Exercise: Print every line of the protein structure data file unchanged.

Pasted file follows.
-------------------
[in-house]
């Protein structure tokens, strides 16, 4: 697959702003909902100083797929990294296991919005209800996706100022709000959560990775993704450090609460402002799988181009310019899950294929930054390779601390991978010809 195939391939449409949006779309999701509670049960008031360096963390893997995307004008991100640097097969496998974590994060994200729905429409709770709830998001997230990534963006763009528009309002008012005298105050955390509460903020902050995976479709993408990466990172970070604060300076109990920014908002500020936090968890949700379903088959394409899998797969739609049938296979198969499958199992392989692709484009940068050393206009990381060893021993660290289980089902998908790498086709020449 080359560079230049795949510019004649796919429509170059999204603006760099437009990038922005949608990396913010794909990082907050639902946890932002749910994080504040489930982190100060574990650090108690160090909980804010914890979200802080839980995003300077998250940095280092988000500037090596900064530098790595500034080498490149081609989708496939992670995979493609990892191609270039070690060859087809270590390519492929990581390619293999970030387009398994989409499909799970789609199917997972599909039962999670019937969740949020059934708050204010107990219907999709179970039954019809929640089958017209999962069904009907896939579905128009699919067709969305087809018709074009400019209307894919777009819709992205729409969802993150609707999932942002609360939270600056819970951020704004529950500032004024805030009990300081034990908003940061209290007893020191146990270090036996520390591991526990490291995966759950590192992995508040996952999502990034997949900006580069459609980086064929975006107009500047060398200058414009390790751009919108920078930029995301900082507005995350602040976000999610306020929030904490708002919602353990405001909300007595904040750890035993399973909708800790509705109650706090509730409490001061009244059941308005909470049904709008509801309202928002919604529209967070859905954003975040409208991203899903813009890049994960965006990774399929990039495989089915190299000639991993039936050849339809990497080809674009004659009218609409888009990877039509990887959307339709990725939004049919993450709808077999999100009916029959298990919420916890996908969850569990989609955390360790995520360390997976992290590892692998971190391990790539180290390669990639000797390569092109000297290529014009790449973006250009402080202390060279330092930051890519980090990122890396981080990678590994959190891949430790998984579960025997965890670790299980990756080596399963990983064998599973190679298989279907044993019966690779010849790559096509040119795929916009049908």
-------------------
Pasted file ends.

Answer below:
[in-house]
């Protein structure tokens, strides 16, 4: 697959702003909902100083797929990294296991919005209800996706100022709000959560990775993704450090609460402002799988181009310019899950294929930054390779601390991978010809 195939391939449409949006779309999701509670049960008031360096963390893997995307004008991100640097097969496998974590994060994200729905429409709770709830998001997230990534963006763009528009309002008012005298105050955390509460903020902050995976479709993408990466990172970070604060300076109990920014908002500020936090968890949700379903088959394409899998797969739609049938296979198969499958199992392989692709484009940068050393206009990381060893021993660290289980089902998908790498086709020449 080359560079230049795949510019004649796919429509170059999204603006760099437009990038922005949608990396913010794909990082907050639902946890932002749910994080504040489930982190100060574990650090108690160090909980804010914890979200802080839980995003300077998250940095280092988000500037090596900064530098790595500034080498490149081609989708496939992670995979493609990892191609270039070690060859087809270590390519492929990581390619293999970030387009398994989409499909799970789609199917997972599909039962999670019937969740949020059934708050204010107990219907999709179970039954019809929640089958017209999962069904009907896939579905128009699919067709969305087809018709074009400019209307894919777009819709992205729409969802993150609707999932942002609360939270600056819970951020704004529950500032004024805030009990300081034990908003940061209290007893020191146990270090036996520390591991526990490291995966759950590192992995508040996952999502990034997949900006580069459609980086064929975006107009500047060398200058414009390790751009919108920078930029995301900082507005995350602040976000999610306020929030904490708002919602353990405001909300007595904040750890035993399973909708800790509705109650706090509730409490001061009244059941308005909470049904709008509801309202928002919604529209967070859905954003975040409208991203899903813009890049994960965006990774399929990039495989089915190299000639991993039936050849339809990497080809674009004659009218609409888009990877039509990887959307339709990725939004049919993450709808077999999100009916029959298990919420916890996908969850569990989609955390360790995520360390997976992290590892692998971190391990790539180290390669990639000797390569092109000297290529014009790449973006250009402080202390060279330092930051890519980090990122890396981080990678590994959190891949430790998984579960025997965890670790299980990756080596399963990983064998599973190679298989279907044993019966690779010849790559096509040119795929916009049908």